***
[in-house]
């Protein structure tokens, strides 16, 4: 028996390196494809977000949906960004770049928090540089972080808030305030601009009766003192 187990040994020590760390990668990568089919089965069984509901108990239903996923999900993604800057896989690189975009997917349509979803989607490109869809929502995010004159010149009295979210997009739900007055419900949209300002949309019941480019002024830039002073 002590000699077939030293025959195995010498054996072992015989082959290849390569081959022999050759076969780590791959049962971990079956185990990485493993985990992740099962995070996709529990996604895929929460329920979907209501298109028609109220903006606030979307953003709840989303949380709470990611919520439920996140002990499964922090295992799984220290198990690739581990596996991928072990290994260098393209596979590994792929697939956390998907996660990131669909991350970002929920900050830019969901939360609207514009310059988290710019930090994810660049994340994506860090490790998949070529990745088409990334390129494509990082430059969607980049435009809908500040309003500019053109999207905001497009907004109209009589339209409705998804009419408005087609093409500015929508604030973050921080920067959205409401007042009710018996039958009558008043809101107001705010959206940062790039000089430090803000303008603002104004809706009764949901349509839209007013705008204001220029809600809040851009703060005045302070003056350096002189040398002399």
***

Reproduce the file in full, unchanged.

[in-house]
């Protein structure tokens, strides 16, 4: 028996390196494809977000949906960004770049928090540089972080808030305030601009009766003192 187990040994020590760390990668990568089919089965069984509901108990239903996923999900993604800057896989690189975009997917349509979803989607490109869809929502995010004159010149009295979210997009739900007055419900949209300002949309019941480019002024830039002073 002590000699077939030293025959195995010498054996072992015989082959290849390569081959022999050759076969780590791959049962971990079956185990990485493993985990992740099962995070996709529990996604895929929460329920979907209501298109028609109220903006606030979307953003709840989303949380709470990611919520439920996140002990499964922090295992799984220290198990690739581990596996991928072990290994260098393209596979590994792929697939956390998907996660990131669909991350970002929920900050830019969901939360609207514009310059988290710019930090994810660049994340994506860090490790998949070529990745088409990334390129494509990082430059969607980049435009809908500040309003500019053109999207905001497009907004109209009589339209409705998804009419408005087609093409500015929508604030973050921080920067959205409401007042009710018996039958009558008043809101107001705010959206940062790039000089430090803000303008603002104004809706009764949901349509839209007013705008204001220029809600809040851009703060005045302070003056350096002189040398002399």